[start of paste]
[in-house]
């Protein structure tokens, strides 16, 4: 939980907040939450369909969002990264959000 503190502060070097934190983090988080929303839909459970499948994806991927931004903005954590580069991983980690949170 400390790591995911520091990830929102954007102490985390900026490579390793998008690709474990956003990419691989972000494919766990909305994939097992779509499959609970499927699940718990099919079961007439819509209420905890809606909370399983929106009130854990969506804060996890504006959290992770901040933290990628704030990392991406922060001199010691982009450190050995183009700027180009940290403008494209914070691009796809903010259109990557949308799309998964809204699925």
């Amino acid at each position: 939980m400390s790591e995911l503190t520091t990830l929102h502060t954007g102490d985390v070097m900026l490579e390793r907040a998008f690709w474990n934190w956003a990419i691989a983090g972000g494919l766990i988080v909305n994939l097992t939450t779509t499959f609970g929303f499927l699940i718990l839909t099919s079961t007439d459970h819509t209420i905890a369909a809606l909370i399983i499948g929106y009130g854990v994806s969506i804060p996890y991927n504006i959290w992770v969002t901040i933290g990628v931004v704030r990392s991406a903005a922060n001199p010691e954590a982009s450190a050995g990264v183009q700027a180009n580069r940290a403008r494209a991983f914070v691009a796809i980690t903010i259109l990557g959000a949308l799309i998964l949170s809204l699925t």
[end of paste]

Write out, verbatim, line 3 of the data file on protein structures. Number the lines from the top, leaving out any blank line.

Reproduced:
């Amino acid at each position: 939980m400390s790591e995911l503190t520091t990830l929102h502060t954007g102490d985390v070097m900026l490579e390793r907040a998008f690709w474990n934190w956003a990419i691989a983090g972000g494919l766990i988080v909305n994939l097992t939450t779509t499959f609970g929303f499927l699940i718990l839909t099919s079961t007439d459970h819509t209420i905890a369909a809606l909370i399983i499948g929106y009130g854990v994806s969506i804060p996890y991927n504006i959290w992770v969002t901040i933290g990628v931004v704030r990392s991406a903005a922060n001199p010691e954590a982009s450190a050995g990264v183009q700027a180009n580069r940290a403008r494209a991983f914070v691009a796809i980690t903010i259109l990557g959000a949308l799309i998964l949170s809204l699925t």